The Independent Newsweekly
Issue Date: September 5, 2003
Muted responses to brutal murder of pedophile priest
By Catholic News Service
The brutal murder in prison of defrocked Boston priest John J. Geoghan, a serial child molester whose case sparked a national scandal and forced the U.S. church to adopt major policy changes, drew a muted response from victims, attorneys and the Boston archdiocese.
Authorities said Geoghan, 68, was bound, beaten and strangled to death in his cell Aug. 23 by inmate Joseph L. Druce, who is already serving a life sentence for the 1988 murder of a gay man. The attack occurred in the protective custody unit at Souza-Baranowski Correctional Center, a maximum security prison in Shirley, Mass.
Geoghan had been accused in civil lawsuits of sexual misconduct with nearly 150 minors, ranging from indecent exposure to fondling to rape. Nearly all his victims were boys.
He was in the second year of a 10-year prison sentence for fondling a 10-year-old boy in a public swimming pool in the early 1990s. He still faced trial on other charges involving a 12-year-old boy.
In a brief statement Boston archdiocesan spokesman Fr. Christopher J. Coyne said the archdiocese offers prayers for the repose of Johns soul and extends its prayers and consolation to his beloved sister, Cathy, at this time of personal loss.
He said Aug. 25 that Boston Archbishop Sean P. OMalley would not have any further public statement about John Geoghans tragic death.
At a news conference in Boston, attorney Mitchell Garabedian, who handled the civil lawsuits of most of Geoghans alleged victims, said the victims are not happy about this. This is not going to help victims heal.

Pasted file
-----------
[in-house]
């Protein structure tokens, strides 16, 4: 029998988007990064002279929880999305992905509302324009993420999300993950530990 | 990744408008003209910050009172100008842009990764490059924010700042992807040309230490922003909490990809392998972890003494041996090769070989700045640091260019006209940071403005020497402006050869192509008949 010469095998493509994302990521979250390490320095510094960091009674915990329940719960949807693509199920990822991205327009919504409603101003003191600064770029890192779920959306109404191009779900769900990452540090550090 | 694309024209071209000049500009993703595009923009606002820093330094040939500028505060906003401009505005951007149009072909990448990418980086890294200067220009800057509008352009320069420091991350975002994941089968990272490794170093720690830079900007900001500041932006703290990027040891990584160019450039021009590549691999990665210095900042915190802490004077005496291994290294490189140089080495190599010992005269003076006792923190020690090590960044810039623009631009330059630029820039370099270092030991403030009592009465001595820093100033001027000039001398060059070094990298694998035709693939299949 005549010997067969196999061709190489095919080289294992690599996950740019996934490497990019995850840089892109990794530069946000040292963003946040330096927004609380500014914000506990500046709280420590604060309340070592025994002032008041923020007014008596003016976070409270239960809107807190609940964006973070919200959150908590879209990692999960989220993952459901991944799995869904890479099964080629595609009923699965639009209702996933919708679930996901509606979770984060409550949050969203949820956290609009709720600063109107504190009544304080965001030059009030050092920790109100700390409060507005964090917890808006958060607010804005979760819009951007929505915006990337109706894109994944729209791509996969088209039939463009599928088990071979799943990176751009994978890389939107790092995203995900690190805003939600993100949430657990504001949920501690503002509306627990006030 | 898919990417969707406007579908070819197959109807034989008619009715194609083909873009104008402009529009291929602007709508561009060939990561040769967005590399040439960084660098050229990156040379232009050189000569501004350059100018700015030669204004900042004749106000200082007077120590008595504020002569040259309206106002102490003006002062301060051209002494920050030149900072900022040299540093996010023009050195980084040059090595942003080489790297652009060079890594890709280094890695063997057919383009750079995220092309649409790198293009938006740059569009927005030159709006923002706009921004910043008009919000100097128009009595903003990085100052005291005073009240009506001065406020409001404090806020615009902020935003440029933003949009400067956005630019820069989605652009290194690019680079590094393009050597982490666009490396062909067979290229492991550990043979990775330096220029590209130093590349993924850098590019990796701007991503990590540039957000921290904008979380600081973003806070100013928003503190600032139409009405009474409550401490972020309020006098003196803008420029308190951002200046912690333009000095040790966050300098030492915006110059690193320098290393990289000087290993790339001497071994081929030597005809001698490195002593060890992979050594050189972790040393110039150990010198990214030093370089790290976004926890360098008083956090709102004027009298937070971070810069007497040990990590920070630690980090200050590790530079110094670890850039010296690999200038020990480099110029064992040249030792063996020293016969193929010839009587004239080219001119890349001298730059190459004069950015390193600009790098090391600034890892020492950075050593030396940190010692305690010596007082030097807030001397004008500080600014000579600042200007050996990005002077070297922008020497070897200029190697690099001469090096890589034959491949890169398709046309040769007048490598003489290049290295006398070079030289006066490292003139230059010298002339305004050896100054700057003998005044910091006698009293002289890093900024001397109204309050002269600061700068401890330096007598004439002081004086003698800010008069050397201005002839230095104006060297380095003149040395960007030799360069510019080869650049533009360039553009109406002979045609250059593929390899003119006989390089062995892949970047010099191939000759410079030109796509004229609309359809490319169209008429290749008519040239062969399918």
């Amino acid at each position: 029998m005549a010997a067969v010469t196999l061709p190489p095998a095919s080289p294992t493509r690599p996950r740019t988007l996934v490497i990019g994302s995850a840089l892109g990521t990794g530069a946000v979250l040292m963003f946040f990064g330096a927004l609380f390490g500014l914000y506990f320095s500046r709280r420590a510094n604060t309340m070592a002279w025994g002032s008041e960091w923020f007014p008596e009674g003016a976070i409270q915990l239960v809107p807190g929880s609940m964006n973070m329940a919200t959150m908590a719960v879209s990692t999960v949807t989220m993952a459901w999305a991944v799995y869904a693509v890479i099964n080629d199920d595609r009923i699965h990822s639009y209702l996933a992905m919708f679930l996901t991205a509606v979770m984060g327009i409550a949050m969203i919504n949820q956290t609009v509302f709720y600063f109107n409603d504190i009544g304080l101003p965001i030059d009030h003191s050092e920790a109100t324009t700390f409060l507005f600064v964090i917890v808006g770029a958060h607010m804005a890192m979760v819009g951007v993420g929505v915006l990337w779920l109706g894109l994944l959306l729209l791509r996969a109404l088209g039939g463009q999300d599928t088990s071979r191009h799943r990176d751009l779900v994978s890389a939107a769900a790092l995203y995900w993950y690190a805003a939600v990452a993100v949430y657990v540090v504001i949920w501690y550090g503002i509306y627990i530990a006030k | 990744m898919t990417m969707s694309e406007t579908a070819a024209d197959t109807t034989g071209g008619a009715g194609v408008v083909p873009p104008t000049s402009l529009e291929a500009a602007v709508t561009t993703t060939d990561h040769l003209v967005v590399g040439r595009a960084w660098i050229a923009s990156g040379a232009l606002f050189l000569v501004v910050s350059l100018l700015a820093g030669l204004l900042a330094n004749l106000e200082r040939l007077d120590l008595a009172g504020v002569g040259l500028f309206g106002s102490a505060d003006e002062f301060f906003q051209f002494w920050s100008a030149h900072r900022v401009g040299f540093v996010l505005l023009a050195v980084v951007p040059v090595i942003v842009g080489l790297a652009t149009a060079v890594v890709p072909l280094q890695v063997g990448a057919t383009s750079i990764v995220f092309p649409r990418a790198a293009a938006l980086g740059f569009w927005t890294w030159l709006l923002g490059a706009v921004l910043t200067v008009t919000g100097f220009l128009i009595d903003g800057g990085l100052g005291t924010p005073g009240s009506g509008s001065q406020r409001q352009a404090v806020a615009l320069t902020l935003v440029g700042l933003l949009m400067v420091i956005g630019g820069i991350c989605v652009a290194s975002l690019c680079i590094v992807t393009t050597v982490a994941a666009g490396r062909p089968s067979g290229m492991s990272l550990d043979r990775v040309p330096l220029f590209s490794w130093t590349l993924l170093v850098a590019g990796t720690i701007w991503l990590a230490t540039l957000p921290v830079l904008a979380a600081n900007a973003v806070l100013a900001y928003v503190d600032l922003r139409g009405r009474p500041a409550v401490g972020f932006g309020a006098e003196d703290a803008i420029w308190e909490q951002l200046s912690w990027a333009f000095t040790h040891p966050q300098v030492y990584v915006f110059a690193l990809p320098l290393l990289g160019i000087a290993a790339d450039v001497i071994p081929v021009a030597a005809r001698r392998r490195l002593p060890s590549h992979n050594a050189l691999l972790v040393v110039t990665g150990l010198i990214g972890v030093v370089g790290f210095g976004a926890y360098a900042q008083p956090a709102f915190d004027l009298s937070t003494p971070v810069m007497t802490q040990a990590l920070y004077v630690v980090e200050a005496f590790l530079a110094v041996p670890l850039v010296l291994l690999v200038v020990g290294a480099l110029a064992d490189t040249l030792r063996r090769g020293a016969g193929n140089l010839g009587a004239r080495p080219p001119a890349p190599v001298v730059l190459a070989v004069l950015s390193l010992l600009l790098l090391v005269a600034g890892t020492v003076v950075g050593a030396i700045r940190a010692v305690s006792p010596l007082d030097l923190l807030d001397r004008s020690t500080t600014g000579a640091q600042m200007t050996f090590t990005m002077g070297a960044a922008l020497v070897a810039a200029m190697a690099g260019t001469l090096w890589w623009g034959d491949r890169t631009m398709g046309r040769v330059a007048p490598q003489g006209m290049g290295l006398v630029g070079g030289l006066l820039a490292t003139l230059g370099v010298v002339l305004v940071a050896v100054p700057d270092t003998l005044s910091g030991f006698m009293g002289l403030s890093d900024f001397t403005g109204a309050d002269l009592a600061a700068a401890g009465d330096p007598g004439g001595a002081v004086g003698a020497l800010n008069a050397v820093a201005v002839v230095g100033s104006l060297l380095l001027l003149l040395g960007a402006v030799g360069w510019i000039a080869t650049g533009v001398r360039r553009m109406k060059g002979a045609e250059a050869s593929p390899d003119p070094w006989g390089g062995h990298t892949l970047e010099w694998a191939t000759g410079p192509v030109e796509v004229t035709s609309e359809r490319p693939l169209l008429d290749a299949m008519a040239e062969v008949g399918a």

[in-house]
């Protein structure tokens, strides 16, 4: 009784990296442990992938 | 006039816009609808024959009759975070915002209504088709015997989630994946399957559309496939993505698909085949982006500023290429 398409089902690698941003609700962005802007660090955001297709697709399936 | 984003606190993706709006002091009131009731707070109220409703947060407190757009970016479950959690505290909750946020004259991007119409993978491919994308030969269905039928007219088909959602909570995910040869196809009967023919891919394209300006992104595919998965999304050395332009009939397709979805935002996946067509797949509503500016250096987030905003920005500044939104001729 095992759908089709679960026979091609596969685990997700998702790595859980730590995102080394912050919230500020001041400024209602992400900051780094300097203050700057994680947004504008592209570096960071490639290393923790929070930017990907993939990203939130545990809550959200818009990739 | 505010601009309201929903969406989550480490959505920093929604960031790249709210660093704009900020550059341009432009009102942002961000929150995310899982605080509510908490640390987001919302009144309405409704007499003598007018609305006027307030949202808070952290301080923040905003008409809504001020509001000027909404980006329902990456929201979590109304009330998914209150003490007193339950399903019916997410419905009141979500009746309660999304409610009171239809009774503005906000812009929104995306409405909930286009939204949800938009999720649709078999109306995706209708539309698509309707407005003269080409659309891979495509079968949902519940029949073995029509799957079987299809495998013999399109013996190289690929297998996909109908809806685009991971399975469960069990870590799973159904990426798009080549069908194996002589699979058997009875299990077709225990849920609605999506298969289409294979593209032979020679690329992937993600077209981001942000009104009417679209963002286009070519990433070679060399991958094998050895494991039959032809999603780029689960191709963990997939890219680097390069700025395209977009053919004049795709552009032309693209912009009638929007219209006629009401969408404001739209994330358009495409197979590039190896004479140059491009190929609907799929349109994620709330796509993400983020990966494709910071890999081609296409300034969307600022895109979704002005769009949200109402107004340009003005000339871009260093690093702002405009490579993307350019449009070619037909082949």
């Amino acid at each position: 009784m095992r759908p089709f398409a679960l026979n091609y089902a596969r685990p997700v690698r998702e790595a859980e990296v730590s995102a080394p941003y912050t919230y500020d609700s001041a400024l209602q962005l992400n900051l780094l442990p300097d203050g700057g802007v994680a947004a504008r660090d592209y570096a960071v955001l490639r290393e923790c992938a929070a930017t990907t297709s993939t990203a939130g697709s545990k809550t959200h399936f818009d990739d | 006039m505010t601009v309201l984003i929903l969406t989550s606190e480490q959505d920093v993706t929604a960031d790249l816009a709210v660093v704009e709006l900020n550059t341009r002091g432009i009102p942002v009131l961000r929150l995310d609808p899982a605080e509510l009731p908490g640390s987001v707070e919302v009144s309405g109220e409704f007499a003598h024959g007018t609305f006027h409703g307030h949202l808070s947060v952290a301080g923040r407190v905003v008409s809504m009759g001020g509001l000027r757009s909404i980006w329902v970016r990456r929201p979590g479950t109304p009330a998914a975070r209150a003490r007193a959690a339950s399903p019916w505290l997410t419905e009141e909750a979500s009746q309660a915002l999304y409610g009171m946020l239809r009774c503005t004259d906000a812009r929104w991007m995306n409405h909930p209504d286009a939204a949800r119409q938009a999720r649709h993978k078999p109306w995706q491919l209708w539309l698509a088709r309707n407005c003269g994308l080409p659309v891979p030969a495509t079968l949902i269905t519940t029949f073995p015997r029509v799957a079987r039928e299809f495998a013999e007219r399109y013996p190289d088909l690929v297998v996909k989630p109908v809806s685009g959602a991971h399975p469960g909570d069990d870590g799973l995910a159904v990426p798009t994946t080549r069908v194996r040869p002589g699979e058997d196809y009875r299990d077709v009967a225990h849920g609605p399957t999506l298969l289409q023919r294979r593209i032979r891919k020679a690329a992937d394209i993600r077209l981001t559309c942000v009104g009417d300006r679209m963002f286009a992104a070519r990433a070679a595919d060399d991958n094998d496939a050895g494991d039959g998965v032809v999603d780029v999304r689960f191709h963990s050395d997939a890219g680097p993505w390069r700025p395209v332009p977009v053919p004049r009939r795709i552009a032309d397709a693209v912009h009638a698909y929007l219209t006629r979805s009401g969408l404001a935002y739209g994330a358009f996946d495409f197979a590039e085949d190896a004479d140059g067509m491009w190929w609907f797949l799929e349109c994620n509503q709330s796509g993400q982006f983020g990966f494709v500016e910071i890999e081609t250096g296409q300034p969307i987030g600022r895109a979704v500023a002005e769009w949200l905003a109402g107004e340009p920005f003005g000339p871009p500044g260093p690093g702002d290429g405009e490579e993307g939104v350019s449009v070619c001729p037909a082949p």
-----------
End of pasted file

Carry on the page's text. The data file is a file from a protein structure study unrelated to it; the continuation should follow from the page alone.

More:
He said the victims would rather have seen Geoghan live on in prison and reflect on his crimes.
One of the alleged victims, Michael Linscott, told reporters that Geoghans death does not change the suffering of those he molested.
He still had a lot of penance to do, Linscott said.
Garabedian was the lead lawyer in a $10 million dollar settlement last September by 86 Geoghan victims and the Boston archdiocese. Before that, the archdiocese had settled 35 cases with other Geoghan victims.
Among the 542 clergy sexual abuse cases still pending in the archdiocese, 26 plaintiffs claim to have been abused by Geoghan. The archdiocese has offered up to $65 million to settle the claims.
State and local officials opened investigations into the killing. They are examining things like staffing levels and protective custody procedures at the Souza-Baranowski Correctional Center where Geoghan was murdered.
Geoghan served as a Boston priest for more than 30 years, despite several complaints of child molestation, before he was finally suspended from ministry in 1994. Four years later, as the number of complaints and lawsuits against the archdiocese grew, he was defrocked, or forcibly returned to the lay state.
At the time of Geoghans criminal trial, in January 2002, the Boston Globe won a court order for release of sealed court records in the civil lawsuits against the archdiocese concerning Geoghan.
Those records provided hard documentary evidence of a long pattern of archdiocesan officials transferring Geoghan and other priests suspected of sexual abuse to new assignments, sometimes after brief periods of treatment.
Within weeks the scandal spread to neighboring dioceses and states and then nationwide as local news media began digging to see if a similar pattern could be found in their own dioceses.
National Catholic Reporter, September 5, 2003
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